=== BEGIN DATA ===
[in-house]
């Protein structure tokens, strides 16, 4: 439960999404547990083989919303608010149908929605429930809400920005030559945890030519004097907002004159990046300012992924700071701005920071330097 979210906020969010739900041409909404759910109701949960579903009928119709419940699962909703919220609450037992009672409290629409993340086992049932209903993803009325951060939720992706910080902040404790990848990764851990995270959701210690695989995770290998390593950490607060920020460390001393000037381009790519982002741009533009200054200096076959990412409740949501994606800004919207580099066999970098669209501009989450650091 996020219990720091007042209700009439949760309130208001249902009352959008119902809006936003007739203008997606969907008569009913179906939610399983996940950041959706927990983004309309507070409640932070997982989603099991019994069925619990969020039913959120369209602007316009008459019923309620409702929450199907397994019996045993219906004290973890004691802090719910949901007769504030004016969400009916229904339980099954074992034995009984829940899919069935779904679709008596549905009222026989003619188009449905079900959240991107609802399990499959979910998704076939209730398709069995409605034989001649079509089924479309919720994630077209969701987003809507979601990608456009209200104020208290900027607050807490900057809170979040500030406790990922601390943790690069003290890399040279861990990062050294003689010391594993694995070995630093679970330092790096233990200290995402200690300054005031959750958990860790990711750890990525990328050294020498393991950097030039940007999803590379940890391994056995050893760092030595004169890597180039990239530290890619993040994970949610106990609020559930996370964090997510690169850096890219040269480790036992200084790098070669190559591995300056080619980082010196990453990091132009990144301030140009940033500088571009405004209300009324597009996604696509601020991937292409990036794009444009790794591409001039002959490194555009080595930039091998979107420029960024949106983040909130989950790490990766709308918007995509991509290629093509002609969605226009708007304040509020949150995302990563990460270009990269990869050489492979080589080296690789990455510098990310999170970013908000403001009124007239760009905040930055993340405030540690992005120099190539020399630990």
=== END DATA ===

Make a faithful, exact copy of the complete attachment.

[in-house]
């Protein structure tokens, strides 16, 4: 439960999404547990083989919303608010149908929605429930809400920005030559945890030519004097907002004159990046300012992924700071701005920071330097 979210906020969010739900041409909404759910109701949960579903009928119709419940699962909703919220609450037992009672409290629409993340086992049932209903993803009325951060939720992706910080902040404790990848990764851990995270959701210690695989995770290998390593950490607060920020460390001393000037381009790519982002741009533009200054200096076959990412409740949501994606800004919207580099066999970098669209501009989450650091 996020219990720091007042209700009439949760309130208001249902009352959008119902809006936003007739203008997606969907008569009913179906939610399983996940950041959706927990983004309309507070409640932070997982989603099991019994069925619990969020039913959120369209602007316009008459019923309620409702929450199907397994019996045993219906004290973890004691802090719910949901007769504030004016969400009916229904339980099954074992034995009984829940899919069935779904679709008596549905009222026989003619188009449905079900959240991107609802399990499959979910998704076939209730398709069995409605034989001649079509089924479309919720994630077209969701987003809507979601990608456009209200104020208290900027607050807490900057809170979040500030406790990922601390943790690069003290890399040279861990990062050294003689010391594993694995070995630093679970330092790096233990200290995402200690300054005031959750958990860790990711750890990525990328050294020498393991950097030039940007999803590379940890391994056995050893760092030595004169890597180039990239530290890619993040994970949610106990609020559930996370964090997510690169850096890219040269480790036992200084790098070669190559591995300056080619980082010196990453990091132009990144301030140009940033500088571009405004209300009324597009996604696509601020991937292409990036794009444009790794591409001039002959490194555009080595930039091998979107420029960024949106983040909130989950790490990766709308918007995509991509290629093509002609969605226009708007304040509020949150995302990563990460270009990269990869050489492979080589080296690789990455510098990310999170970013908000403001009124007239760009905040930055993340405030540690992005120099190539020399630990």